This book begins with an introduction of a methodological nature. In it, we try to explain why on the bacchanalian affair have been accumulated so many errors, which over time have become absolute truth. Follow nine assays, in which are examined some of the most debated issues of the Bacchanalian affair. These are designed to do a bit of clarity on this complicated matter. The topics discussed in the essays are as follows:
1) The Bacchanalian affair
We look back critically the history of the persecution of followers of Bacchus as it is described by Livy.
2) Comment of edict
This is a review of contents. From these emerges that the purpose of the edict is in no way to eliminate the cult. The followers of Bacchus, if they observed the directives of the authorities, could continue to worship their god as they had always done.
3) The Bacchanalia and the Allies: a modern fiction
We show in this paper that the allies of the Romans were never involved in the events of 186 and the Bacchanalian affair was simply a tool of Roman internal political struggle. The conservatives and senatorial class utilized the affair to seize power.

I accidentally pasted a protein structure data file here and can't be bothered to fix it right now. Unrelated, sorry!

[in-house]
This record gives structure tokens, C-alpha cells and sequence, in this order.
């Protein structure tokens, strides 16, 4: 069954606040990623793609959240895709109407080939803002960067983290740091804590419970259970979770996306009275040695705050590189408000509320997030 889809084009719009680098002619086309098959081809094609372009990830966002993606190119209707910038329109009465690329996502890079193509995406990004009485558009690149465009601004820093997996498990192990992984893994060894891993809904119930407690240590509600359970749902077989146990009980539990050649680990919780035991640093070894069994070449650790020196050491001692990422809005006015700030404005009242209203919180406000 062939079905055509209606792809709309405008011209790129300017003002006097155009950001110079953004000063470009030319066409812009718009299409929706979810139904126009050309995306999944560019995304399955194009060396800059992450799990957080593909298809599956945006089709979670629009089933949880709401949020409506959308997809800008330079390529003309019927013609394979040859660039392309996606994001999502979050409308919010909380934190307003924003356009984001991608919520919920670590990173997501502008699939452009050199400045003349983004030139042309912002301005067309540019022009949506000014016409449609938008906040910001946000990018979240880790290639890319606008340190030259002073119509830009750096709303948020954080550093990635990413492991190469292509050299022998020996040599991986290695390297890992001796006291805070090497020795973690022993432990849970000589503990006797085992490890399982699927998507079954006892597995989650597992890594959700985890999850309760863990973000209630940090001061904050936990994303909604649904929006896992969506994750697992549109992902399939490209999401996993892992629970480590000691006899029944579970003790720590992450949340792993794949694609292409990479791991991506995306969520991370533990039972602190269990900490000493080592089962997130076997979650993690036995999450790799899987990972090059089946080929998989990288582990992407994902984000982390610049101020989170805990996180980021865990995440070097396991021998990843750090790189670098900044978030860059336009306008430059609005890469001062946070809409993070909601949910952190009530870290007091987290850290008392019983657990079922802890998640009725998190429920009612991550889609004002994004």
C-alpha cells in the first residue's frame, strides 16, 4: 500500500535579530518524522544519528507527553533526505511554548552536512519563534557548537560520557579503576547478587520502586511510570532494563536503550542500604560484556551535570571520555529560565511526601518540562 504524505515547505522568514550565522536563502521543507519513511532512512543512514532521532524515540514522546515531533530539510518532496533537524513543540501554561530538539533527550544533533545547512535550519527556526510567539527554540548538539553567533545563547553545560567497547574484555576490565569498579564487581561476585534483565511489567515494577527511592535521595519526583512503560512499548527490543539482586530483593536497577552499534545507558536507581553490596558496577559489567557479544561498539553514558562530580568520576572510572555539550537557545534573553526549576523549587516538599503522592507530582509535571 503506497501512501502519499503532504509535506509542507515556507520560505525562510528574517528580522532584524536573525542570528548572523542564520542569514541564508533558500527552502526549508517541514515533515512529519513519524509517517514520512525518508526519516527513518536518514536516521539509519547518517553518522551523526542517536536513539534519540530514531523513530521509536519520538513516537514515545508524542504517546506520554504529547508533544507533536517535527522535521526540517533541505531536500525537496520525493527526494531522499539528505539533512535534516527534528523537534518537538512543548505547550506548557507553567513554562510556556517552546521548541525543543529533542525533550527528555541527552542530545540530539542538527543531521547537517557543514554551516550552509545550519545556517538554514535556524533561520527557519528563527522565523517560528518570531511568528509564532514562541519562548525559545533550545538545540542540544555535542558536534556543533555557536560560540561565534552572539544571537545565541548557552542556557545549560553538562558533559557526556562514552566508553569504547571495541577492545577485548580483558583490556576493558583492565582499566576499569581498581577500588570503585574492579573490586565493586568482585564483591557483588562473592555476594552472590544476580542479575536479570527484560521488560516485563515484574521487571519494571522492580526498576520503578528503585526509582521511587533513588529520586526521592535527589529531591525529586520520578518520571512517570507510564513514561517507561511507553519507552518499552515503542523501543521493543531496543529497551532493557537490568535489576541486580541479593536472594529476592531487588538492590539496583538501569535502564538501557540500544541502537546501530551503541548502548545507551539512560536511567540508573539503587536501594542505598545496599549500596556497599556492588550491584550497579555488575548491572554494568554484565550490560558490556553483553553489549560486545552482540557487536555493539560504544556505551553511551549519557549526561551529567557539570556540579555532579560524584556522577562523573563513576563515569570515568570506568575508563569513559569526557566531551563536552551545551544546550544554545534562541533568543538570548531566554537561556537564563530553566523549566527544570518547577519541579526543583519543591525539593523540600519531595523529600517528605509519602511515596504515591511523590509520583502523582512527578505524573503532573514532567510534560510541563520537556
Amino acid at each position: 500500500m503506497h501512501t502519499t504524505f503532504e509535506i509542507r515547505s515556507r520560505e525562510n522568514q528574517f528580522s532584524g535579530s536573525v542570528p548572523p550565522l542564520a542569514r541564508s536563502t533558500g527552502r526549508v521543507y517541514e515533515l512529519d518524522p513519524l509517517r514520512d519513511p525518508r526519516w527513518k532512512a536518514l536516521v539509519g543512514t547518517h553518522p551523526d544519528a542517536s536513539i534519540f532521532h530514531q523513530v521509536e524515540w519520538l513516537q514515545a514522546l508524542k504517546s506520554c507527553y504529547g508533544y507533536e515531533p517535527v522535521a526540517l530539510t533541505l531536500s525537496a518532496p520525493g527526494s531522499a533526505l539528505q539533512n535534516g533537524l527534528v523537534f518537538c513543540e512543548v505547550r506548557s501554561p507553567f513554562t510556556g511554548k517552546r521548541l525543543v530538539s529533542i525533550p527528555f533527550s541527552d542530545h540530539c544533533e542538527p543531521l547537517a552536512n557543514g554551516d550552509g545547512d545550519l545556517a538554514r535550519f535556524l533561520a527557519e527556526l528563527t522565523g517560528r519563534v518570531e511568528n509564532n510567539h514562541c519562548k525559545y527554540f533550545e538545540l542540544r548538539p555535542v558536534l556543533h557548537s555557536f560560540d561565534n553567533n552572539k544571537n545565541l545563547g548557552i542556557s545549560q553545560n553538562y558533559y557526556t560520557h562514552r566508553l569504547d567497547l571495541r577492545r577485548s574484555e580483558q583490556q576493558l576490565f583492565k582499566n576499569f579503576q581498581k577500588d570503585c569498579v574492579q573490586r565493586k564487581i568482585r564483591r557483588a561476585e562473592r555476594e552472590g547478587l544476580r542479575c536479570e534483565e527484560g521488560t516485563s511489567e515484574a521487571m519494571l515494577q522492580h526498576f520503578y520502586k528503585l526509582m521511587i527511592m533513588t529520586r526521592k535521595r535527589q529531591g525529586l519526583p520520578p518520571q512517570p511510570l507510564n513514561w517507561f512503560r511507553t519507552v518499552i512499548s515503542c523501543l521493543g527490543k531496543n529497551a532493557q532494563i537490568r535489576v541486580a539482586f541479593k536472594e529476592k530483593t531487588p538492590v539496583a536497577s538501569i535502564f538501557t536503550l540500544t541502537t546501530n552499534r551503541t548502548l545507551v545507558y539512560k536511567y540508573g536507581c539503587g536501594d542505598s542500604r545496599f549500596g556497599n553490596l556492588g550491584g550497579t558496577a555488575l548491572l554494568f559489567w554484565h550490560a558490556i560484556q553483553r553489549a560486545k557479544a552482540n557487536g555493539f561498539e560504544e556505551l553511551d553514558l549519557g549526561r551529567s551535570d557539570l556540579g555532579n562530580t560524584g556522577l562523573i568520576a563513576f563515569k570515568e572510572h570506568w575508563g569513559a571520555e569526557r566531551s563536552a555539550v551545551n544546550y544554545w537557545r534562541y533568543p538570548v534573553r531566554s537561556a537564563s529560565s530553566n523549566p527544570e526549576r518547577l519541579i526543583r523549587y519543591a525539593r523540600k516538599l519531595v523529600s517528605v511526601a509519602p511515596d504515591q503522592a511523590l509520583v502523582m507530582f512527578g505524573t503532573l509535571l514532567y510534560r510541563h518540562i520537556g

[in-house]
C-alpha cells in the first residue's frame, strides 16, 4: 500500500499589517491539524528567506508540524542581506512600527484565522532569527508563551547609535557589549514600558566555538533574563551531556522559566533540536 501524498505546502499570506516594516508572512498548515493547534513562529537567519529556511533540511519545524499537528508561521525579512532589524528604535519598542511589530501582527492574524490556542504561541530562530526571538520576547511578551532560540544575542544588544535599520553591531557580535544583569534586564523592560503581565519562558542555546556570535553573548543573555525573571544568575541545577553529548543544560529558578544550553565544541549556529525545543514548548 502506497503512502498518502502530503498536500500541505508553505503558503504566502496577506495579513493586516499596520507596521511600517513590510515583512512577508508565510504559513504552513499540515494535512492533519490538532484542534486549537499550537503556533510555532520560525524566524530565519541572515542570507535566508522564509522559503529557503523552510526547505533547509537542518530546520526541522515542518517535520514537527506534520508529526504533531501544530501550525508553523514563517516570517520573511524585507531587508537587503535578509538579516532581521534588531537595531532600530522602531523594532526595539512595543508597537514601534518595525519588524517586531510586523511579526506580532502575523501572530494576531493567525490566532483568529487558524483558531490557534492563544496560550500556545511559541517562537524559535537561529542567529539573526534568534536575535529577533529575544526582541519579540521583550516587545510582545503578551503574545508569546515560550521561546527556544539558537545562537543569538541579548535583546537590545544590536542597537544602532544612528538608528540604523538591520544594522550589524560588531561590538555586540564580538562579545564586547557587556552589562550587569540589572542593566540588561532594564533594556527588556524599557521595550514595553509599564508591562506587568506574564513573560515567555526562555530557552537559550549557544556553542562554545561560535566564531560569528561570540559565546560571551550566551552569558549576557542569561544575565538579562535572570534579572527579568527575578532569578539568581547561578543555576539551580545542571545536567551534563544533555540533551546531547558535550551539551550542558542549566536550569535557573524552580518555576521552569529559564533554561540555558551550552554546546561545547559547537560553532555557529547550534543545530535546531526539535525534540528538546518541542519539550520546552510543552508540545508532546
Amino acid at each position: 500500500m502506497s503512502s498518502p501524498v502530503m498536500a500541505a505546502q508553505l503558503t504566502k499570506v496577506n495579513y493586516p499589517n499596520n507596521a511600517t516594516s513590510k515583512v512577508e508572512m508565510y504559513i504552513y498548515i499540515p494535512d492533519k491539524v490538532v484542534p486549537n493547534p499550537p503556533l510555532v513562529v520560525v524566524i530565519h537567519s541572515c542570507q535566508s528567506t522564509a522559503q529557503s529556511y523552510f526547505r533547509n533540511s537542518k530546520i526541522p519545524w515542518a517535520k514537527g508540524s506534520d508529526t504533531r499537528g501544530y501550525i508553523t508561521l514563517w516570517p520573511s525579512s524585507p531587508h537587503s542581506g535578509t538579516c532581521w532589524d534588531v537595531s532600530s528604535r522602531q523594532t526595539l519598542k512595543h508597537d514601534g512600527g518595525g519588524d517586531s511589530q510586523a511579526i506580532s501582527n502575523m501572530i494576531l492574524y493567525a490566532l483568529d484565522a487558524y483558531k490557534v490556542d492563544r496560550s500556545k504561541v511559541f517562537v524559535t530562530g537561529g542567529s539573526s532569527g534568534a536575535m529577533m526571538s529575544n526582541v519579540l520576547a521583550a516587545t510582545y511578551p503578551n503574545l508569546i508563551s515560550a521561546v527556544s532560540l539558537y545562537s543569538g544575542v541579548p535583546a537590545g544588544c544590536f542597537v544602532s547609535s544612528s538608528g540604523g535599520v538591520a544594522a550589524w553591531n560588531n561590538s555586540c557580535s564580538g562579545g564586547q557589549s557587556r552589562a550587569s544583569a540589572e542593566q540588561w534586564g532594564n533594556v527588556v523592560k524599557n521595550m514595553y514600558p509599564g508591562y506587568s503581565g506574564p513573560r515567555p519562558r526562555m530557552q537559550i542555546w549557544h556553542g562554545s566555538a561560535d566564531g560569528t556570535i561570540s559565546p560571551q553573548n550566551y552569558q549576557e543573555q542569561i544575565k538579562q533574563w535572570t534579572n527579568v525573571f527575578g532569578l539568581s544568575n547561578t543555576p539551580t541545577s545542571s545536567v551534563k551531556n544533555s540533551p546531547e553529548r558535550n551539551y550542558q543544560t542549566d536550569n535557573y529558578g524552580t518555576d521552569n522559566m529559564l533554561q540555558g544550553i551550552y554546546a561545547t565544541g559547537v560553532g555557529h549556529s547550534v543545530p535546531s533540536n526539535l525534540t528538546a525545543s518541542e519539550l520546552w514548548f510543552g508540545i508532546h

4) The causes of persecution
The real reasons that really pushed the political class in power to make a bloody persecution of the followers of the cult of Bacchus were, as in all religious persecutions that took place in the course of history, essentially political.
5) Livy and the Dionysian cult in Rome
In our analysis, we compared the news on the cult of Bacchus provided by Livy with other existing sources on the Bacchic religion. From this comparison it turns out that the novelties of the Roman cult were an invention out of whole cloth.
6) Dionysus / Bacchus and the Roman religion
In the first part, this paper tries to outline the best known features of this deity particularly complex. The second part describes the spread of the cult of Bacchus in Rome long before the affair, even if the god in Rome is called Liber
7) A consular regulatory edict
In this short paper, we show that the senators, in agreement with the consuls, used unlawfully the procedure for the edicts to approve legal rules on Bacchanalia.
8) On syntax errors supposed by Fraenkel
An accurate analysis of the syntax of the last part (ll. 22-30) shows that there are no the syntax errors hypothesized by Frenkel.
9) Teurani were not Roman allies
Ager Teuranus became ager pubblicus after the end of the Second Punic War. Almost certainly it was under the jurisdiction of a prefect sent from Rome. Teurani were not Italic allies.